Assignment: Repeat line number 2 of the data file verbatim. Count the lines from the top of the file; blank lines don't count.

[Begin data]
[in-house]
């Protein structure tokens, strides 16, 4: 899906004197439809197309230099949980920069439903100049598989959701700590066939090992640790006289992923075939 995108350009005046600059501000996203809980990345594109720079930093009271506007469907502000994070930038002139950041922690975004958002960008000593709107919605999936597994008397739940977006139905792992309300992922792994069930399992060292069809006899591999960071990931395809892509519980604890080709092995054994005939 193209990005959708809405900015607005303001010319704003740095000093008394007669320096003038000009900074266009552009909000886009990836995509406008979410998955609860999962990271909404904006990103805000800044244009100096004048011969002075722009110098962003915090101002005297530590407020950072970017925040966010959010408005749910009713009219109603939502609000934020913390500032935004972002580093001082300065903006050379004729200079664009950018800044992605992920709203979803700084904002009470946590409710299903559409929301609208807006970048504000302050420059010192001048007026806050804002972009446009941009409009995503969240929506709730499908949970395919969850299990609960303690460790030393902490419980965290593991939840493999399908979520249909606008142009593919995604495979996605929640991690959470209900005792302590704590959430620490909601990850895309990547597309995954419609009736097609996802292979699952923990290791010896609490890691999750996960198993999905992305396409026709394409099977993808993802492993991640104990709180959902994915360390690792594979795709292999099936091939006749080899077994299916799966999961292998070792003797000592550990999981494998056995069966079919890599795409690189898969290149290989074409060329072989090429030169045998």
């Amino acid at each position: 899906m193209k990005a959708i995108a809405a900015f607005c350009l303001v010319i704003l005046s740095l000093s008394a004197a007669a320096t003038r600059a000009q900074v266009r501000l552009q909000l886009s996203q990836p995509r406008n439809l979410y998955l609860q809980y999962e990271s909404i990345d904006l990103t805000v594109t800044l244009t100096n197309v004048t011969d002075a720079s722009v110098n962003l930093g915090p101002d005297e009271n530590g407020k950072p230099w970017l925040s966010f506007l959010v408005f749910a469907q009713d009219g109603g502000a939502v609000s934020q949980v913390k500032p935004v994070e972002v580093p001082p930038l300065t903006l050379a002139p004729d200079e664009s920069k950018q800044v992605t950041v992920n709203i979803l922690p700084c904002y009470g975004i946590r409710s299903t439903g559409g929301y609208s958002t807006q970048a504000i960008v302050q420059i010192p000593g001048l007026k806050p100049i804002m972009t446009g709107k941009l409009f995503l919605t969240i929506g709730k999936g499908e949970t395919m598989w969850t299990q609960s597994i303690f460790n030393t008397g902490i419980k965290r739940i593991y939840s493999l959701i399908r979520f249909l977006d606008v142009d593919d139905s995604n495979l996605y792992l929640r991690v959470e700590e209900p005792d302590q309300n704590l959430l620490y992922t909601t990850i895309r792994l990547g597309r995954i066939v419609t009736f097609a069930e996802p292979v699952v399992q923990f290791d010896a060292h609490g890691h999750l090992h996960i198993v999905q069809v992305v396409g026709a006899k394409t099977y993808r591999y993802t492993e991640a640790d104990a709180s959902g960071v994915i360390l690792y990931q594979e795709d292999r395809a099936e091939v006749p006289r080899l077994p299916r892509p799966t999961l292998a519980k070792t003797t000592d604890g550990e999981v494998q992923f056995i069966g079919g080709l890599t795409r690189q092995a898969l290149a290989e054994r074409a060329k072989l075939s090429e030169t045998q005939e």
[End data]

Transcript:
């Protein structure tokens, strides 16, 4: 899906004197439809197309230099949980920069439903100049598989959701700590066939090992640790006289992923075939 995108350009005046600059501000996203809980990345594109720079930093009271506007469907502000994070930038002139950041922690975004958002960008000593709107919605999936597994008397739940977006139905792992309300992922792994069930399992060292069809006899591999960071990931395809892509519980604890080709092995054994005939 193209990005959708809405900015607005303001010319704003740095000093008394007669320096003038000009900074266009552009909000886009990836995509406008979410998955609860999962990271909404904006990103805000800044244009100096004048011969002075722009110098962003915090101002005297530590407020950072970017925040966010959010408005749910009713009219109603939502609000934020913390500032935004972002580093001082300065903006050379004729200079664009950018800044992605992920709203979803700084904002009470946590409710299903559409929301609208807006970048504000302050420059010192001048007026806050804002972009446009941009409009995503969240929506709730499908949970395919969850299990609960303690460790030393902490419980965290593991939840493999399908979520249909606008142009593919995604495979996605929640991690959470209900005792302590704590959430620490909601990850895309990547597309995954419609009736097609996802292979699952923990290791010896609490890691999750996960198993999905992305396409026709394409099977993808993802492993991640104990709180959902994915360390690792594979795709292999099936091939006749080899077994299916799966999961292998070792003797000592550990999981494998056995069966079919890599795409690189898969290149290989074409060329072989090429030169045998």